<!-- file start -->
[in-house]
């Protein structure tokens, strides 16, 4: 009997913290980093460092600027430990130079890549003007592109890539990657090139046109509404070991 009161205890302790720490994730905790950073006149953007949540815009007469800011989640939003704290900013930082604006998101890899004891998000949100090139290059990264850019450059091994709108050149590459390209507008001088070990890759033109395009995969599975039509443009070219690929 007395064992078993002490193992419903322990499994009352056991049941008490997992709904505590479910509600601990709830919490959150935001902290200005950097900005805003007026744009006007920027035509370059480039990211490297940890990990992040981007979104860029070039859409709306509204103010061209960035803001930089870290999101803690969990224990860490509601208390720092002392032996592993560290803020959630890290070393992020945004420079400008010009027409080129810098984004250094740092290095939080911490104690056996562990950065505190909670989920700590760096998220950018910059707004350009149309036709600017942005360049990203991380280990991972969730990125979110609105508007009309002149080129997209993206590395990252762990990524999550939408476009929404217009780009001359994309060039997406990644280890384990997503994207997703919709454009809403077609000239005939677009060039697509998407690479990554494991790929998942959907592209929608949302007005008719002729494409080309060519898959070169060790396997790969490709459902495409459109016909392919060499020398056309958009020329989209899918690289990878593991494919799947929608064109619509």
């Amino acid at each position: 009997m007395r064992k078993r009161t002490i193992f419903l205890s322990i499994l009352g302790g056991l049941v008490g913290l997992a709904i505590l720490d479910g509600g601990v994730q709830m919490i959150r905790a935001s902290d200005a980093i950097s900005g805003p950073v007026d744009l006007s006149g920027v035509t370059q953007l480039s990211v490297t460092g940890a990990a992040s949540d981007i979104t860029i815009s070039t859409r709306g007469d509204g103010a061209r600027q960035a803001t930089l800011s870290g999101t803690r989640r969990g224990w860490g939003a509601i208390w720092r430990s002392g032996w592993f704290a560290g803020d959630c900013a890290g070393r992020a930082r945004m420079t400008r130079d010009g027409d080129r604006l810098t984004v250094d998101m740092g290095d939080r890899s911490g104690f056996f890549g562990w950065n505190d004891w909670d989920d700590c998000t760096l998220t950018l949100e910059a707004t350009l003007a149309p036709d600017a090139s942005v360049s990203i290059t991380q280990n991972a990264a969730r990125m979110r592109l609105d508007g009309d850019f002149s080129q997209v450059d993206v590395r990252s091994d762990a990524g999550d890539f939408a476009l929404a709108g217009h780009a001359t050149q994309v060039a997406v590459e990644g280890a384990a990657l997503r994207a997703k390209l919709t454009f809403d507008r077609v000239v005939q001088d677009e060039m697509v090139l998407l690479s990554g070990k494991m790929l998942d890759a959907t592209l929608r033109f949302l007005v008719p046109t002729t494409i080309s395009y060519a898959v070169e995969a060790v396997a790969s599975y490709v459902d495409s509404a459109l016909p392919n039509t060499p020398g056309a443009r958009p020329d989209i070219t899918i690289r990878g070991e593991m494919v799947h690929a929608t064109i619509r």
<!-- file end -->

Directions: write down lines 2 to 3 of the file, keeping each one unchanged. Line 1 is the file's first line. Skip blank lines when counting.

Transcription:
């Protein structure tokens, strides 16, 4: 009997913290980093460092600027430990130079890549003007592109890539990657090139046109509404070991 009161205890302790720490994730905790950073006149953007949540815009007469800011989640939003704290900013930082604006998101890899004891998000949100090139290059990264850019450059091994709108050149590459390209507008001088070990890759033109395009995969599975039509443009070219690929 007395064992078993002490193992419903322990499994009352056991049941008490997992709904505590479910509600601990709830919490959150935001902290200005950097900005805003007026744009006007920027035509370059480039990211490297940890990990992040981007979104860029070039859409709306509204103010061209960035803001930089870290999101803690969990224990860490509601208390720092002392032996592993560290803020959630890290070393992020945004420079400008010009027409080129810098984004250094740092290095939080911490104690056996562990950065505190909670989920700590760096998220950018910059707004350009149309036709600017942005360049990203991380280990991972969730990125979110609105508007009309002149080129997209993206590395990252762990990524999550939408476009929404217009780009001359994309060039997406990644280890384990997503994207997703919709454009809403077609000239005939677009060039697509998407690479990554494991790929998942959907592209929608949302007005008719002729494409080309060519898959070169060790396997790969490709459902495409459109016909392919060499020398056309958009020329989209899918690289990878593991494919799947929608064109619509």
């Amino acid at each position: 009997m007395r064992k078993r009161t002490i193992f419903l205890s322990i499994l009352g302790g056991l049941v008490g913290l997992a709904i505590l720490d479910g509600g601990v994730q709830m919490i959150r905790a935001s902290d200005a980093i950097s900005g805003p950073v007026d744009l006007s006149g920027v035509t370059q953007l480039s990211v490297t460092g940890a990990a992040s949540d981007i979104t860029i815009s070039t859409r709306g007469d509204g103010a061209r600027q960035a803001t930089l800011s870290g999101t803690r989640r969990g224990w860490g939003a509601i208390w720092r430990s002392g032996w592993f704290a560290g803020d959630c900013a890290g070393r992020a930082r945004m420079t400008r130079d010009g027409d080129r604006l810098t984004v250094d998101m740092g290095d939080r890899s911490g104690f056996f890549g562990w950065n505190d004891w909670d989920d700590c998000t760096l998220t950018l949100e910059a707004t350009l003007a149309p036709d600017a090139s942005v360049s990203i290059t991380q280990n991972a990264a969730r990125m979110r592109l609105d508007g009309d850019f002149s080129q997209v450059d993206v590395r990252s091994d762990a990524g999550d890539f939408a476009l929404a709108g217009h780009a001359t050149q994309v060039a997406v590459e990644g280890a384990a990657l997503r994207a997703k390209l919709t454009f809403d507008r077609v000239v005939q001088d677009e060039m697509v090139l998407l690479s990554g070990k494991m790929l998942d890759a959907t592209l929608r033109f949302l007005v008719p046109t002729t494409i080309s395009y060519a898959v070169e995969a060790v396997a790969s599975y490709v459902d495409s509404a459109l016909p392919n039509t060499p020398g056309a443009r958009p020329d989209i070219t899918i690289r990878g070991e593991m494919v799947h690929a929608t064109i619509r």